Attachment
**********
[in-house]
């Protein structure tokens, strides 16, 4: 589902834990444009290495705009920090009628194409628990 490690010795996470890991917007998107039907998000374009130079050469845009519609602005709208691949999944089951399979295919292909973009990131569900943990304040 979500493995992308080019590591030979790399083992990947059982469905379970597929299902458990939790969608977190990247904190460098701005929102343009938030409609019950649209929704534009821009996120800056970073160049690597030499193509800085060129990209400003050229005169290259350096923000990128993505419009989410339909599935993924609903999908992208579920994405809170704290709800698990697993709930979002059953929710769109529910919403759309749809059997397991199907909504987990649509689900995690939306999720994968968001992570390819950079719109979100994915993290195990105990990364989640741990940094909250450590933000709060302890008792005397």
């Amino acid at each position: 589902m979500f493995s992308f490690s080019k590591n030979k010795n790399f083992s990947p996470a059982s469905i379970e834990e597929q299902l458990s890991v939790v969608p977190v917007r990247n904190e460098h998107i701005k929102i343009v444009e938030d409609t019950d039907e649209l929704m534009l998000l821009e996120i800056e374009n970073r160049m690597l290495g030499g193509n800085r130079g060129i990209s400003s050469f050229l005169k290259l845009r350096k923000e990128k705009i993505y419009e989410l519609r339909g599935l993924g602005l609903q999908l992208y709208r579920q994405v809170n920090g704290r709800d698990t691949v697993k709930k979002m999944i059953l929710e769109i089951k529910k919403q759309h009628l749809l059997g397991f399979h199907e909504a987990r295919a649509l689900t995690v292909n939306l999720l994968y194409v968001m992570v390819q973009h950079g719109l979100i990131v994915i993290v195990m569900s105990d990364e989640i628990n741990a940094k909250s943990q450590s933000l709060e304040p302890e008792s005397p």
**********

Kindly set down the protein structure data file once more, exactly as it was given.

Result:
[in-house]
């Protein structure tokens, strides 16, 4: 589902834990444009290495705009920090009628194409628990 490690010795996470890991917007998107039907998000374009130079050469845009519609602005709208691949999944089951399979295919292909973009990131569900943990304040 979500493995992308080019590591030979790399083992990947059982469905379970597929299902458990939790969608977190990247904190460098701005929102343009938030409609019950649209929704534009821009996120800056970073160049690597030499193509800085060129990209400003050229005169290259350096923000990128993505419009989410339909599935993924609903999908992208579920994405809170704290709800698990697993709930979002059953929710769109529910919403759309749809059997397991199907909504987990649509689900995690939306999720994968968001992570390819950079719109979100994915993290195990105990990364989640741990940094909250450590933000709060302890008792005397």
């Amino acid at each position: 589902m979500f493995s992308f490690s080019k590591n030979k010795n790399f083992s990947p996470a059982s469905i379970e834990e597929q299902l458990s890991v939790v969608p977190v917007r990247n904190e460098h998107i701005k929102i343009v444009e938030d409609t019950d039907e649209l929704m534009l998000l821009e996120i800056e374009n970073r160049m690597l290495g030499g193509n800085r130079g060129i990209s400003s050469f050229l005169k290259l845009r350096k923000e990128k705009i993505y419009e989410l519609r339909g599935l993924g602005l609903q999908l992208y709208r579920q994405v809170n920090g704290r709800d698990t691949v697993k709930k979002m999944i059953l929710e769109i089951k529910k919403q759309h009628l749809l059997g397991f399979h199907e909504a987990r295919a649509l689900t995690v292909n939306l999720l994968y194409v968001m992570v390819q973009h950079g719109l979100i990131v994915i993290v195990m569900s105990d990364e989640i628990n741990a940094k909250s943990q450590s933000l709060e304040p302890e008792s005397p």